Wimbledon's 'wee bit slippery' courts prove a test for tennis Olympians - Other events - Olympics - The Independent

Wimbledon's 'wee bit slippery' courts prove a test for tennis Olympians

 

The venue was the same, but Wimbledon this was not. Even before the Olympic tournament got under way, a “flash mob” of 50 young dancers performed a 15-minute routine on Henman Hill before giving way to the Pet Shop Boys, who sang three songs.

Any watching All England Club members must have spluttered into their Pimm’s, or “No 1 Fruit Cup” as the Olympic branding authorities have insisted the drink should be called at the vending stalls.

When play began, the differences with the Wimbledon fortnight were equally apparent from the moment Tomas Berdych, wearing bright red and blue, played the opening match on the traditionally sober Centre Court, decked out on this occasion with its backdrops of London 2012 mauve. The perils of best-of-three-sets tennis were also clear as the world No 7, a potential quarter-final opponent for Andy Murray, was beaten 6-4, 6-4 by Belgium’s Steve Darcis, the world No 75.

Worryingly for tournament organisers, the state of the courts, which have been reseeded since Wimbledon ended three weeks ago, also gave concern.  Players often find them slippery at the start of the tournament here, but Ryan Harrison, who smashed his racket in frustration after losing to Santiago Giraldo, fell several times on Court 14, which he said was “a lot slippier” and “not in the condition it was at Wimbledon”.

Roger Federer, returning to Centre Court just 20 days after beating Murray in the Wimbledon final, said after beating Alejandro Falla 6-3, 5-7, 6-3 that the court was no different to how it played at the start of every Wimbledon, while Serena Williams, who was watched by Michelle Obama as she beat Jelena Jankovic 6-3, 6-1, said diplomatically that the grass was “a wee bit slippery”.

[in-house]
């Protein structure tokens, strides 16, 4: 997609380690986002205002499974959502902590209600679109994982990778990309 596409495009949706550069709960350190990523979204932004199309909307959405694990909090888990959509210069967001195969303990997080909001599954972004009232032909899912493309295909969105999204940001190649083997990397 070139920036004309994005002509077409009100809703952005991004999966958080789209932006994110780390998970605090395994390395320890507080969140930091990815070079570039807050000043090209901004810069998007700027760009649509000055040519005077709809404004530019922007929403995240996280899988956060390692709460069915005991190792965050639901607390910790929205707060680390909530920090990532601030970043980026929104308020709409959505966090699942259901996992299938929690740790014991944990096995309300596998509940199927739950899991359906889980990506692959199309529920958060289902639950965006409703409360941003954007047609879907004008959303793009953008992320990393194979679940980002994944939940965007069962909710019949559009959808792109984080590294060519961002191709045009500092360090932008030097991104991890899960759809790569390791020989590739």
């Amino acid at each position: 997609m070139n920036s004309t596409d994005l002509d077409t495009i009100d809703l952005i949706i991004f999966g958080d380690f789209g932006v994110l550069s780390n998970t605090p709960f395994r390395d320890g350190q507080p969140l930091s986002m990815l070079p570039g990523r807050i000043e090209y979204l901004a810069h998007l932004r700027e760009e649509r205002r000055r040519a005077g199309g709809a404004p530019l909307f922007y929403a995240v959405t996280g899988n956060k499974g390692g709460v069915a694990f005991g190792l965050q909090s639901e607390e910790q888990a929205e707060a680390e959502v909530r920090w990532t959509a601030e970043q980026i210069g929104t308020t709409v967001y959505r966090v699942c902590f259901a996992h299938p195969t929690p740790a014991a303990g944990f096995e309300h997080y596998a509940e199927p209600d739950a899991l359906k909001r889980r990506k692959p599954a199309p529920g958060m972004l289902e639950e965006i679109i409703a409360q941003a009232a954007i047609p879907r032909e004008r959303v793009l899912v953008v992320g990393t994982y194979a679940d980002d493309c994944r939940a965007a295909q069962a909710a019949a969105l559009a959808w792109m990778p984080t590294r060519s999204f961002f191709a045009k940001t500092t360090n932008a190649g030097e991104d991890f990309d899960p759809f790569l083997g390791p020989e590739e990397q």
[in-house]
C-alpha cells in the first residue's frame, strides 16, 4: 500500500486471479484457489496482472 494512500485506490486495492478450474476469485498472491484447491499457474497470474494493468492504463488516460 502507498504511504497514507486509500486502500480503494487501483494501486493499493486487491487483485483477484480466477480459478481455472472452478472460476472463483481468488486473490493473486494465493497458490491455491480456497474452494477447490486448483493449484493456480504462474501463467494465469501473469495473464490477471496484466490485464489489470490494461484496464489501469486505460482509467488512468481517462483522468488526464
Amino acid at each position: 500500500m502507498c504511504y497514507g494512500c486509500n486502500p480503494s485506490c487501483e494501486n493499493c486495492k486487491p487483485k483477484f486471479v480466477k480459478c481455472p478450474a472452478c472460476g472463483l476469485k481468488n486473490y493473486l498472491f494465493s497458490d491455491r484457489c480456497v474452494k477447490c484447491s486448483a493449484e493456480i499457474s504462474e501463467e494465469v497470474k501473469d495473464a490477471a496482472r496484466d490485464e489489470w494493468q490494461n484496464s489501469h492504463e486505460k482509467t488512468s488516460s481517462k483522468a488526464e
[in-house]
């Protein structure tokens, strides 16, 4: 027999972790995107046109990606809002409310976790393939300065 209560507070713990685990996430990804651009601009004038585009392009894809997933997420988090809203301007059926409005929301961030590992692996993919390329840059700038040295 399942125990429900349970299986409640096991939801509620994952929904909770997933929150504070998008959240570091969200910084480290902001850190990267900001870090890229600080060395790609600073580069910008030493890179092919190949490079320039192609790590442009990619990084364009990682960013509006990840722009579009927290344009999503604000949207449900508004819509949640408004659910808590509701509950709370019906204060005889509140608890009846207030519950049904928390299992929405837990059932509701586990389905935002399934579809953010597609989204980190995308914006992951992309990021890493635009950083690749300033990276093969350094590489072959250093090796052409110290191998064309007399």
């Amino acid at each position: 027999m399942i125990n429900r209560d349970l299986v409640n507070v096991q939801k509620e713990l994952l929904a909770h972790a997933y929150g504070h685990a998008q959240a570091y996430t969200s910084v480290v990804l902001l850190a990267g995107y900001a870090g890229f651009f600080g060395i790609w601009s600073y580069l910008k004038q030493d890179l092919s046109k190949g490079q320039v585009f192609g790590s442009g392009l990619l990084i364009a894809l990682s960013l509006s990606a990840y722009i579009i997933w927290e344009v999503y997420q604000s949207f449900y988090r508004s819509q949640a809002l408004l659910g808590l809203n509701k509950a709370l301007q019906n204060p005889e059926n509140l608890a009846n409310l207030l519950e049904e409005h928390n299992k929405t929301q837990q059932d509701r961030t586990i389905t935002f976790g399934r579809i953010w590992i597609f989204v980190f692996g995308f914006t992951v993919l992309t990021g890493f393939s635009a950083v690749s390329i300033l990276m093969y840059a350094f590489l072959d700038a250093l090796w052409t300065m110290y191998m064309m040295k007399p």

The new grass is not as deeply rooted as it normally is and the fact that the courts have already started to break up along the baselines could cause increasing problems before the end of the week.

“I think the grass is breaking a little faster than during Wimbledon,” Kim Clijsters said after her 6-1, 6-4 victory over Italy’s Roberta Vinci. “There are some chunks, bigger chunks, flying off very early on in the match, which is not the case during Wimbledon, but then again that's behind the baseline so it doesn't really ruin the court.”

Murray plays his first-round match against Stanislas Wawrinka this afternoon, but the Scot and his brother, Jamie, went out of the doubles, beaten 5-7, 7-6, 7-5 by the Austrians Jurgen Melzer and Alexander Peya. There was also disappointment for the other British pair in the men’s doubles, Colin Fleming and Ross Hutchins losing 7-5, 6-3 to the Frenchmen Julien Benneteau and Richard Gasquet.

Elena Baltacha was the only British winner on the first day, beating Hungary’s Agnes Szavay 6-3, 6-3 to earn a second-round meeting with Ana Ivanovic. Baltacha revealed afterwards that she is set to have ankle surgery immediately after the tournament, which will keep her off the court for six months. Having suggested in the past that she might retire following the Olympics, the 28-year-old did not rule out such an outcome, saying it would depend how she felt following her rehabilitation.

Anne Keothavong was unable to build on a promising start and was beaten 4-6, 6-3, 6-2 by Caroline Wozniacki. Heather Watson and Laura Robson had a similar experience in the doubles and lost 1-6, 6-4, 6-3 to Germany’s Angelique Kerber and Sabine Lisicki.

News
Paper trail: the wedding photograph found in the rubble after 9/11 – it took Elizabeth Keefe 13 years to find the people in it
newsWho are the people in this photo? It took Elizabeth Stringer Keefe 13 years to find out
Arts and Entertainment
Evil eye: Douglas Adams in 'mad genius' pose
booksNew biography sheds light on comic genius of Douglas Adams
Sport
FootballFull debuts don't come much more stylish than those on show here
News
i100
PROMOTED VIDEO
Have you tried new the Independent Digital Edition apps?